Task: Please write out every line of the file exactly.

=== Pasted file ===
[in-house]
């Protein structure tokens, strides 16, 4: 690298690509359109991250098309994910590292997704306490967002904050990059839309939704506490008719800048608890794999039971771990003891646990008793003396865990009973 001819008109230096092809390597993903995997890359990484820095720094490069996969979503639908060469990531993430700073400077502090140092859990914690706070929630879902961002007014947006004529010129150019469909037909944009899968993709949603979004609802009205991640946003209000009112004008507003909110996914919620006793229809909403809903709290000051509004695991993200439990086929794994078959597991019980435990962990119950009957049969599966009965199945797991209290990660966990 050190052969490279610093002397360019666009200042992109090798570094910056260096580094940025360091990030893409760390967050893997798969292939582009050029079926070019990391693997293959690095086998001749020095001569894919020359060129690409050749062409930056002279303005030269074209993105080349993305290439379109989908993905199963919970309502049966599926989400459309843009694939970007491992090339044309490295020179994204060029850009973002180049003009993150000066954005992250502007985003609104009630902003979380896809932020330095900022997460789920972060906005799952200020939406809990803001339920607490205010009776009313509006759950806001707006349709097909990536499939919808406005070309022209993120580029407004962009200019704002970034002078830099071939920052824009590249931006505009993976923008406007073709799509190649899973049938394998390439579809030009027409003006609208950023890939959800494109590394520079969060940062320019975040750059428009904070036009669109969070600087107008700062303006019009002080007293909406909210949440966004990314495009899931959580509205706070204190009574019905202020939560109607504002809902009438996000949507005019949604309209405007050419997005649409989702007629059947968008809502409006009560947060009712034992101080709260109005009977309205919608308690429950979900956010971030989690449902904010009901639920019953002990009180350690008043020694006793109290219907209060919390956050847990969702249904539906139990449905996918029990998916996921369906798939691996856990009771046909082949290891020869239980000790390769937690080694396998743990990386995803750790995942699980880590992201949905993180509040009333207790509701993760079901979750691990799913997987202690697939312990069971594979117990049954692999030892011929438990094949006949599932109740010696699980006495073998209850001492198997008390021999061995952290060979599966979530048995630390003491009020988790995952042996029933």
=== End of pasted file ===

[in-house]
């Protein structure tokens, strides 16, 4: 690298690509359109991250098309994910590292997704306490967002904050990059839309939704506490008719800048608890794999039971771990003891646990008793003396865990009973 001819008109230096092809390597993903995997890359990484820095720094490069996969979503639908060469990531993430700073400077502090140092859990914690706070929630879902961002007014947006004529010129150019469909037909944009899968993709949603979004609802009205991640946003209000009112004008507003909110996914919620006793229809909403809903709290000051509004695991993200439990086929794994078959597991019980435990962990119950009957049969599966009965199945797991209290990660966990 050190052969490279610093002397360019666009200042992109090798570094910056260096580094940025360091990030893409760390967050893997798969292939582009050029079926070019990391693997293959690095086998001749020095001569894919020359060129690409050749062409930056002279303005030269074209993105080349993305290439379109989908993905199963919970309502049966599926989400459309843009694939970007491992090339044309490295020179994204060029850009973002180049003009993150000066954005992250502007985003609104009630902003979380896809932020330095900022997460789920972060906005799952200020939406809990803001339920607490205010009776009313509006759950806001707006349709097909990536499939919808406005070309022209993120580029407004962009200019704002970034002078830099071939920052824009590249931006505009993976923008406007073709799509190649899973049938394998390439579809030009027409003006609208950023890939959800494109590394520079969060940062320019975040750059428009904070036009669109969070600087107008700062303006019009002080007293909406909210949440966004990314495009899931959580509205706070204190009574019905202020939560109607504002809902009438996000949507005019949604309209405007050419997005649409989702007629059947968008809502409006009560947060009712034992101080709260109005009977309205919608308690429950979900956010971030989690449902904010009901639920019953002990009180350690008043020694006793109290219907209060919390956050847990969702249904539906139990449905996918029990998916996921369906798939691996856990009771046909082949290891020869239980000790390769937690080694396998743990990386995803750790995942699980880590992201949905993180509040009333207790509701993760079901979750691990799913997987202690697939312990069971594979117990049954692999030892011929438990094949006949599932109740010696699980006495073998209850001492198997008390021999061995952290060979599966979530048995630390003491009020988790995952042996029933």